Intentional reconfiguration and involuntary persistence in task-set switching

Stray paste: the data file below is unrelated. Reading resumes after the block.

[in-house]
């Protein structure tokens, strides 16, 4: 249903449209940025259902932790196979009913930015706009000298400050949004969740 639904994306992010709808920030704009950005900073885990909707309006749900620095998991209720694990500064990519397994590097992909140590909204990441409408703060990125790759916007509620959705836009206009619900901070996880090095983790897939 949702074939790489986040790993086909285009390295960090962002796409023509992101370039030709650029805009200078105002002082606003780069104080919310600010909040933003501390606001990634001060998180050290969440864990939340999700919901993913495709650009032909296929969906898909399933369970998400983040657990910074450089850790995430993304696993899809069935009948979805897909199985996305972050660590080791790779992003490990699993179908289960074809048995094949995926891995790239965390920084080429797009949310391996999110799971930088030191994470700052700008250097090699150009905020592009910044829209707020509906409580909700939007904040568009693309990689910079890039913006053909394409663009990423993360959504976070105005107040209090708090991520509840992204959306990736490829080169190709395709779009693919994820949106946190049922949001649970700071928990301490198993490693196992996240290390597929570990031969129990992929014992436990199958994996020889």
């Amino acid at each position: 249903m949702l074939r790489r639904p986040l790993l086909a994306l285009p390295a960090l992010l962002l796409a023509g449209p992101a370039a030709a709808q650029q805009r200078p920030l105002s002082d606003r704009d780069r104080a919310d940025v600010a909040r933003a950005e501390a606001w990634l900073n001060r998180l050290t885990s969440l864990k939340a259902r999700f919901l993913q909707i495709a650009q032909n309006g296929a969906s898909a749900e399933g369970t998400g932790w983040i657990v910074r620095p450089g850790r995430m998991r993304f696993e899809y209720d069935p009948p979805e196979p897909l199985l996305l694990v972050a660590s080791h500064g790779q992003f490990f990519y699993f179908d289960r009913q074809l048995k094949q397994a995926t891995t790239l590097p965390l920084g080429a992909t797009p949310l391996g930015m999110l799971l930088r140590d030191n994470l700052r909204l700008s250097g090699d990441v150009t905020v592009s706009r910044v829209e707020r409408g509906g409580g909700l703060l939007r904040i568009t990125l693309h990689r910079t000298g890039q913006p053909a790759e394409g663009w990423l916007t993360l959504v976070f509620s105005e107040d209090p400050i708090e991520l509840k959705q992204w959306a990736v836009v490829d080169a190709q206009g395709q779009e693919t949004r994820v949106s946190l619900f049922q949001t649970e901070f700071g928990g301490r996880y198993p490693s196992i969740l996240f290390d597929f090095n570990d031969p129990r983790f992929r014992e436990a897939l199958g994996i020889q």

Switching between different tasks often increases response time compared to repeated performance of a task. This switch cost has been thought to reflect either an executive process of task set reconfiguration or proactive interference from competing task sets. This chapter tries to reconcile these views by showing that switch costs are influenced both by voluntary preparation and involuntary carry-over of inhibition and stimulus-response-bindings from the previous trial. Three experiments are reported in which participants switched between responding to the color and responding to the identity of letters. Switch costs were reduced when participants verbalized each task before the stimulus, compared to when they performed a verbal distractor task, suggesting that intention retrieval sup ported advance reconfiguration. Switch costs increased when the two stimulus dimensions activated incongruent responses and when task switches followed incongruent trials, indicating persisting activation of preceding task sets and persisting inhibition of irrelevant perceptual dimensions, S-R mappings, or both. Findings suggest that voluntary actions are not controlled by a unitary central executive, but emerge from the interaction of separable component processes, some maintaining intentions, others reconfiguring task sets. According to the proposed model, seemingly dysfunctional aspects of cognitive control are manifestations of adaptive mechanisms that have evolved to satisfy partially incompatible constraints on action control.